The United Nations says deteriorating security in Sudan's Darfur region is severely hindering humanitarian aid. The World Food Program, WFP, says the number of Darfuri civilians who have been cut off from food aid has nearly doubled since June.
WFP representative Kenro Oshidari says nearly 500,000 Darfuris have been cut off from food aid. He says an increase in banditry and fighting among rebel groups has paralyzed aid operations in the region.
Oshidari says the instability has come at a particularly bad time.
"It is happening during the period of the hunger season, before the harvest," he noted. "This is the season, typically, [when] malnutrition rates rise and disease increases because of the rains. At the same time the World Food Program has over 700 staff in Darfur, and I am very much concerned about the security of our staff. Our convoys of trucks that carry food are under attack in some places."
About 2.5 million Darfuris have been displaced from their homes during the conflict. They are largely dependent upon international humanitarian aid.
The conflict has raged for three years, since an uprising in the region prompted the Sudanese government to arm local militias in order to crush the rebellion.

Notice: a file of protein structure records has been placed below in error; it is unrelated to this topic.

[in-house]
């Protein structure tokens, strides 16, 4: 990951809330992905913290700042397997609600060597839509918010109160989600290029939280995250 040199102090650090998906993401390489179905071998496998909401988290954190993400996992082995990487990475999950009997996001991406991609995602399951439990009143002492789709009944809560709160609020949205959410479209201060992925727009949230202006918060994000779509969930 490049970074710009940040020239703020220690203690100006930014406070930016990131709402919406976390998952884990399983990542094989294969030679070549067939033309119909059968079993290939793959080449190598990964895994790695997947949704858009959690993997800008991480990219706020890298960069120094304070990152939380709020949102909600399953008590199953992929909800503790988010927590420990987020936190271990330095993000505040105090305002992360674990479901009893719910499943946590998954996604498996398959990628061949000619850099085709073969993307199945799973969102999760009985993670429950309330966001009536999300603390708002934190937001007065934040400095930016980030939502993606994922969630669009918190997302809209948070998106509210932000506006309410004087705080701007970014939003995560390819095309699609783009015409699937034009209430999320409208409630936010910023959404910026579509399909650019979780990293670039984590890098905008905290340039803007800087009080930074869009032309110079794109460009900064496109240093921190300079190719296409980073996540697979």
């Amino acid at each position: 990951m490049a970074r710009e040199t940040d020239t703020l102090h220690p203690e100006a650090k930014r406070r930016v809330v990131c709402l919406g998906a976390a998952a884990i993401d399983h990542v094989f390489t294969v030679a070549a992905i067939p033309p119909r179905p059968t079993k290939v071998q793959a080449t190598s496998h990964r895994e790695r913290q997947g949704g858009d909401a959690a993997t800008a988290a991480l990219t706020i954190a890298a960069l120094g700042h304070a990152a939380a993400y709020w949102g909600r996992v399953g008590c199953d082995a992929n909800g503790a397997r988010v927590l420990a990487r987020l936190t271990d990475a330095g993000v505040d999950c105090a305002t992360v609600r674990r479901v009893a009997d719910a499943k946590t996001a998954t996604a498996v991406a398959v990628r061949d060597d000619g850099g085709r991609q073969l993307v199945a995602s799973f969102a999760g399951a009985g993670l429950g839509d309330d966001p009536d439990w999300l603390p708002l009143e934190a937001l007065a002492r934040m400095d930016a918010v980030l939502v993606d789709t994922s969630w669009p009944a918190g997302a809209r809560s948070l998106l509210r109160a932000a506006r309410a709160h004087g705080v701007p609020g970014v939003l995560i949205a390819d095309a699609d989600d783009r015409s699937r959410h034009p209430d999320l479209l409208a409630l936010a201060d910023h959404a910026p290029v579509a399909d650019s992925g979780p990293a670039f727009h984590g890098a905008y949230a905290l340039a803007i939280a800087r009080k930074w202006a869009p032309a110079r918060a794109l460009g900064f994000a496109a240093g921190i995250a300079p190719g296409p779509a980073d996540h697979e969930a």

In May, the Sudanese government and a faction of the rebel Sudanese Liberation Army, led by commander Minni Minnawi, signed a peace accord. But other rebel factions rejected the deal, saying it did not offer enough political power to Darfuris or monetary compensation for victims of the war.
The disagreement has ignited violence as rebels fight one another for control of territory in Darfur. Tens of thousands of civilians are caught in the middle, fleeing attacks and venting their frustration at international aid workers and the African Union force, which is monitoring the Darfur peace deal. In July, eight Sudanese aid workers were killed.
The United States has called for a U.N. force to be deployed in the region, by October 1, but despite international pressure Sudan had continued to refuse calls for U.N. intervention. Earlier this month, the African Union Mission said that it will run out of money by October.
Some 200,000 people are believed to have died since the start of the conflict.